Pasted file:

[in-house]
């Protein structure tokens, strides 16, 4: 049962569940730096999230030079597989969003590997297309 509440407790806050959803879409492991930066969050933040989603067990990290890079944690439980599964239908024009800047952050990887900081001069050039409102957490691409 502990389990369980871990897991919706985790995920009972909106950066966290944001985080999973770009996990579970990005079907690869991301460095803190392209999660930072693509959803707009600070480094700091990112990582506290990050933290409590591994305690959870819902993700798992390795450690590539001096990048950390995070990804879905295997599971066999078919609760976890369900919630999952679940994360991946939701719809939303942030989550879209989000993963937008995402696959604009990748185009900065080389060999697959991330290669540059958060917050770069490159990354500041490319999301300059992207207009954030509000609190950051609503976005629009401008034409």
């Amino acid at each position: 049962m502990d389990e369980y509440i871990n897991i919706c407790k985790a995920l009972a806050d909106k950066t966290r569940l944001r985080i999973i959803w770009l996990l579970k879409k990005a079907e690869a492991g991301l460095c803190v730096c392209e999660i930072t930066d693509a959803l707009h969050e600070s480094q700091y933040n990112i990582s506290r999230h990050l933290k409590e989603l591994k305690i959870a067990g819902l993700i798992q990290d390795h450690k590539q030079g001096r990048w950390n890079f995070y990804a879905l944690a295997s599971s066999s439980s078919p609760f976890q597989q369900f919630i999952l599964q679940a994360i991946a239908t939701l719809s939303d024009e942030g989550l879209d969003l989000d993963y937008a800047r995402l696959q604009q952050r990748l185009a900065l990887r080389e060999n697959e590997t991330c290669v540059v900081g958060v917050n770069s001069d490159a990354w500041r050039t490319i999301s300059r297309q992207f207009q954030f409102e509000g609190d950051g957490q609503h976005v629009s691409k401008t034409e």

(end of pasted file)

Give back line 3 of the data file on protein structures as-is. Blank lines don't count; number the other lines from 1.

């Amino acid at each position: 049962m502990d389990e369980y509440i871990n897991i919706c407790k985790a995920l009972a806050d909106k950066t966290r569940l944001r985080i999973i959803w770009l996990l579970k879409k990005a079907e690869a492991g991301l460095c803190v730096c392209e999660i930072t930066d693509a959803l707009h969050e600070s480094q700091y933040n990112i990582s506290r999230h990050l933290k409590e989603l591994k305690i959870a067990g819902l993700i798992q990290d390795h450690k590539q030079g001096r990048w950390n890079f995070y990804a879905l944690a295997s599971s066999s439980s078919p609760f976890q597989q369900f919630i999952l599964q679940a994360i991946a239908t939701l719809s939303d024009e942030g989550l879209d969003l989000d993963y937008a800047r995402l696959q604009q952050r990748l185009a900065l990887r080389e060999n697959e590997t991330c290669v540059v900081g958060v917050n770069s001069d490159a990354w500041r050039t490319i999301s300059r297309q992207f207009q954030f409102e509000g609190d950051g957490q609503h976005v629009s691409k401008t034409e």